At a Glance

Canceling a credit card can be necessary to manage your financial health, but it’s important to understand the implications and follow the proper procedure. Let’s explore why you might want to cancel a credit card, discuss the steps involved in the cancellation process, address the impact on your credit score, and provide alternative options to consider.

In this article, you’ll learn:


2.8 billion

The number of credit cards in use worldwide.

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Should you cancel a credit card?

Before diving into the cancellation process, evaluating whether canceling a credit card is the right decision for you is crucial. Canceling a credit card can have positive and negative effects, so it’s important to consider your circumstances. Here are a few factors to consider:

  • Credit utilization: If canceling the card significantly increases your credit utilization ratio, it may negatively impact your credit score. However, the impact may be minimal if you have other cards with low balances.
  • Annual fees: If the credit card charges an annual fee that outweighs the benefits and rewards you receive, canceling the card may be a good idea.
  • Temptation and spending habits: If you find it challenging to manage multiple credit cards or tend to overspend, canceling a credit card might be a wise choice to avoid accumulating debt.

6 steps to cancel a credit card

If you decide that canceling a credit card is the right move for you, follow these six steps to ensure a smooth cancellation process:

  1. Review your cardholder agreement: Familiarize yourself with the terms and conditions of canceling your credit card. Look for any fees or penalties that may apply.
  2. Pay off your balance: Before canceling the card, paying off any outstanding balances is essential. You can do this by making a one-time payment or setting up a repayment plan.
  3. Redeem or transfer rewards: If your credit card offers rewards or points, redeem or transfer them before canceling. Check for any expiration dates or limitations on how to use your rewards.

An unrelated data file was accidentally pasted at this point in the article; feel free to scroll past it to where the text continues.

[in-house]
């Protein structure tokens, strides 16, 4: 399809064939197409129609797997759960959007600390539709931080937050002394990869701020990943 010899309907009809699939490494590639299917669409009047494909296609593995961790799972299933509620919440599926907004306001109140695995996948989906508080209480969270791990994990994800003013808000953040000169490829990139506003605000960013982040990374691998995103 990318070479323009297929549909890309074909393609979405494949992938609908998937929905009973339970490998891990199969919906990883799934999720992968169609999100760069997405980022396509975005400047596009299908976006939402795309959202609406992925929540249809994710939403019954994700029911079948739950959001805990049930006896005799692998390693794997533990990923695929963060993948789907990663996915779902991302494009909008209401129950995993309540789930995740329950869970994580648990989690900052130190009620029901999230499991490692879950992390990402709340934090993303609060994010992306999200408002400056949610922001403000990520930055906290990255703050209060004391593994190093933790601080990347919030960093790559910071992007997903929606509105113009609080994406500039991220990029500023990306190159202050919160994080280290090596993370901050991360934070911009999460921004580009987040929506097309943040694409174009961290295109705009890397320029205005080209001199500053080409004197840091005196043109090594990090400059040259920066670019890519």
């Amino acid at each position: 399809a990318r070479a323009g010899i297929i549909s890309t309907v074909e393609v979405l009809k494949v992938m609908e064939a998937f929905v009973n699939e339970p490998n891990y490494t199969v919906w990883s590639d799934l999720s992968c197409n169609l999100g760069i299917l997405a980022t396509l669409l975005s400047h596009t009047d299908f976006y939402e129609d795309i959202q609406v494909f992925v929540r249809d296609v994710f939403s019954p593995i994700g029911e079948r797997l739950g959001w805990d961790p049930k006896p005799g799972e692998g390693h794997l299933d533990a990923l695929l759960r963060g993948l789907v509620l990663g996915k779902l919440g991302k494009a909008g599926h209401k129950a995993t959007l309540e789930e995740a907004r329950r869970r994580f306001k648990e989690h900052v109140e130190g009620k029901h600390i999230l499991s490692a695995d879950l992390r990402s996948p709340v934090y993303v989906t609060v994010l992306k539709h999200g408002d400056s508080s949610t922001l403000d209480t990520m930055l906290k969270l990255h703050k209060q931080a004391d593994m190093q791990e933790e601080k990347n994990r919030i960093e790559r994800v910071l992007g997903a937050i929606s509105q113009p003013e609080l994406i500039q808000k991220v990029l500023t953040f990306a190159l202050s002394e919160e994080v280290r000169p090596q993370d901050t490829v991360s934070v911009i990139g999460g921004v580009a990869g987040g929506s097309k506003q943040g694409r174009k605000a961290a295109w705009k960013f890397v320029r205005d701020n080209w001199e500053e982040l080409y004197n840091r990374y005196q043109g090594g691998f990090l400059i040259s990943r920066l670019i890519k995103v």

4. Contact the card issuer: Reach out to your customer service department via phone or email. Inform them of your intention to cancel the card and follow their instructions for the cancellation process.
  5. Confirm cancellation in writing: To ensure a record of your cancellation request, send a written letter or email to the card issuer reiterating your desire to cancel the credit card.
  6. Monitor your credit report: After canceling the card, regularly review your credit report to ensure that the canceled card is correctly reflected and that there are no inaccuracies.

Does canceling a credit card hurt your credit?

Canceling a credit card can potentially have an impact on your credit score, but the extent of the impact depends on several factors. Closing a credit card may affect your credit utilization ratio, credit history length, and overall credit mix. However, the effect may be minimal if you have multiple credit cards with low balances and a long credit history. It’s important to consider the potential consequences before making a decision.

Reasons to cancel a credit card

There are several valid reasons why you might want to cancel a credit card:

1. High fees: If the credit card charges excessive annual fees or maintenance fees that outweigh the benefits, canceling the card can help you save money.

2. Poor customer service: If you consistently encounter unsatisfactory customer service experiences with the card issuer, canceling the card might be the best course of action.

3. Unwanted or unused features: If the credit card offers features or benefits you no longer need or use, canceling it can simplify your financial life.

What are alternatives to canceling your credit card?

If you’re hesitant to cancel a credit card but still want to manage your finances effectively, consider these alternatives:

1. Credit card downgrade: Instead of canceling, contact your card issuer and inquire about downgrading to a card with no annual fee or lower fees. This allows you to retain your credit history while eliminating the costs.

2. Temporarily suspend the card: Some card issuers allow you to suspend a credit card temporarily. This option can be helpful if you’re concerned about potential fraud or want to curb your spending temporarily.

3. Strategic credit utilization: Keep the card open but use it sparingly to maintain a low credit utilization ratio. By making occasional small purchases and promptly paying them off, you can preserve the card’s positive impact on your credit score.


It depends on your specific circumstances. If the unused credit card has no annual fees or charges, keeping it open can help maintain a low credit utilization ratio and positively impact your credit score. However, if the card has high fees or you’re concerned about potential misuse, canceling it might be a more prudent choice.

You must pay off the outstanding amount before canceling a credit card with a balance. Canceling a card with an unpaid balance may negatively impact your credit score and lead to additional fees or penalties.

To cancel a credit card application that is still pending, contact the card issuer’s customer service immediately and request the cancellation. Provide them with the necessary information and follow any instructions they provide.

Closing a credit card can impact your credit history, primarily by shortening the average age of your credit accounts. However, the impact may be minimal if you have a well-established credit history with other open accounts. It’s important to evaluate the potential consequences and make an informed decision.